I am not sure where to start with this one. I knew it was nonfiction, obviously, but was not expecting the majority of the book to focus on Japan’s political unrest in the 19th century, but this is what the majority of what the book was focused on. There were multiple pages where Takamori was never mentioned or had hardly anything to do with what was going on. To me I think the title was a little misleading. In defense I will also say that much of Takamori’s life involved politics, but I felt the story focused too much on this and not enough on the man himself as the title suggest. It’s kind of like writing a book about the life of Michael Jordan but mainly focusing on what other teams, besides the Bulls, were doing in the NBA.

As you know I hate to bash books, but there large portions of this book that was beyond unbearable to read. As I have said already there was too much detail about the political turmoil in Japan. There is no doubt that this needs to be mentioned and delved into, but to the point were no less than 1 million names were thrown around is a bit much in my opinion. (I did not count, but I don’t think the author mentioned 1 million names in the story.)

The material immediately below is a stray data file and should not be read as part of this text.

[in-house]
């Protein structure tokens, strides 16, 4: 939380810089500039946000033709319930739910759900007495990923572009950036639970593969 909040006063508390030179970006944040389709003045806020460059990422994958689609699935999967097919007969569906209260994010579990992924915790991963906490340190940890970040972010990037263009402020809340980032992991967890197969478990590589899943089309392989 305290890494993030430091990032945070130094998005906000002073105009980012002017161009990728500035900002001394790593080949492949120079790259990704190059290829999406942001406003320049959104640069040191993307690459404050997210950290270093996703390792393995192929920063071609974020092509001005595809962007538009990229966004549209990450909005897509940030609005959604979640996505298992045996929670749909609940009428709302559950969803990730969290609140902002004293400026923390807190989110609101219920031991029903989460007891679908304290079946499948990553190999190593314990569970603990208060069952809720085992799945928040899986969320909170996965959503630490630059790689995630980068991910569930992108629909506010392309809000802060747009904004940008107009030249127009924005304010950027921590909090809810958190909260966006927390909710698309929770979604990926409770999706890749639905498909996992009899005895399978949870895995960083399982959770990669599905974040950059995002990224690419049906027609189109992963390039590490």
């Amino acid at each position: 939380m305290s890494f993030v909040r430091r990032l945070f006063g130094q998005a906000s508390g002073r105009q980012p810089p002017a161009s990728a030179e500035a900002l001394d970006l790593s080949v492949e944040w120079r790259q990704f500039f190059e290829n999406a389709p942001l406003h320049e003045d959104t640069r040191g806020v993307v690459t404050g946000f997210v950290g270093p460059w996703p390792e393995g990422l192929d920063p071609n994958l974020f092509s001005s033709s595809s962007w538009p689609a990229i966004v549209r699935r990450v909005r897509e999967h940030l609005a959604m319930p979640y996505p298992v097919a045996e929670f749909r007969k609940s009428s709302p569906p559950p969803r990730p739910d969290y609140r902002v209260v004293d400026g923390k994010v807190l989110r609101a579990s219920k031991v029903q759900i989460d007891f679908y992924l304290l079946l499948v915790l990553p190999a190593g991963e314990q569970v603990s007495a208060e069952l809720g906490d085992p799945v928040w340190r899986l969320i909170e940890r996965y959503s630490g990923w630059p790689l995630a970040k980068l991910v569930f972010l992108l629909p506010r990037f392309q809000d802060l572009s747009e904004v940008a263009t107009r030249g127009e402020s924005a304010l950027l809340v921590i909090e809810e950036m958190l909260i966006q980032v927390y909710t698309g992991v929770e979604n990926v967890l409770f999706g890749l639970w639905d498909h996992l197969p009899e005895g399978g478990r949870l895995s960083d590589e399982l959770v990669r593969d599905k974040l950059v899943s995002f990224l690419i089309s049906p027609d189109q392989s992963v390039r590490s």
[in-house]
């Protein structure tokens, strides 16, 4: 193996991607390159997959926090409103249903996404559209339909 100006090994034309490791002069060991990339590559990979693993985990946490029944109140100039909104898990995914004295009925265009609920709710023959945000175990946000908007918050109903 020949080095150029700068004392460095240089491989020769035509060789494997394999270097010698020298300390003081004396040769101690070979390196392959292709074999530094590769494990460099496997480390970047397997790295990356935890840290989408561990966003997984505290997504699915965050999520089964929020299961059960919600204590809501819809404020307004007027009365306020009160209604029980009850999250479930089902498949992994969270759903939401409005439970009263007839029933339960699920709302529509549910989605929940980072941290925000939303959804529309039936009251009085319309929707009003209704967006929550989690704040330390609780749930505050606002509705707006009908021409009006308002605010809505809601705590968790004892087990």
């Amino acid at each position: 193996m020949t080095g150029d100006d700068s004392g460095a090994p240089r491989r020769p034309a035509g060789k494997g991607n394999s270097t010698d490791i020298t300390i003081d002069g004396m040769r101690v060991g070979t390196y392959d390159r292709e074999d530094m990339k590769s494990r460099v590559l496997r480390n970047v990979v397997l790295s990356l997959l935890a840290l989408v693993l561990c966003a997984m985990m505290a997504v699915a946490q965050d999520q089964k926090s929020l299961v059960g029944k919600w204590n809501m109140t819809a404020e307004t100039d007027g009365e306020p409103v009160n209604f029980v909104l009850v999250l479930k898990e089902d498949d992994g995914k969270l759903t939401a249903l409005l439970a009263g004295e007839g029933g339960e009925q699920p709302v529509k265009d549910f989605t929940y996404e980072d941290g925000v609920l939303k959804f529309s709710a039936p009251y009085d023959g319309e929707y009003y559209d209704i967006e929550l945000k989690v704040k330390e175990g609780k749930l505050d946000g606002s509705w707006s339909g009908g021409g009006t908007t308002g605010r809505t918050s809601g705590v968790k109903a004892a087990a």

­Despite the unbearable parts there were some very interesting aspects to this book. A lot of it had to do with the samurai mindset and the understanding of Confucian teachings. This was a very important point of the story I thought. Takamori felt Japan was too quick to abandon its tradition and join the modern age and Western ideals.

Takamori spent almost his entire life trying to unify Japan, apparently they had a pretty backwards political system, with lords, a shogun, and an emperor, with the samurai thrown in there as well. Through much tribulation he was successful in abolishing the shogun, so Japan was ruled by a single Emperor. The problem came when the emperor wanted to get rid of the samurai. Takamori did not like that and he also felt that there were too maIMG_1740ny western ideas and technology being used and introduced to Japan. He led his rebellion that was ultimately crushed by the imperial army. After his defeat he was decapitated, but his head was never found.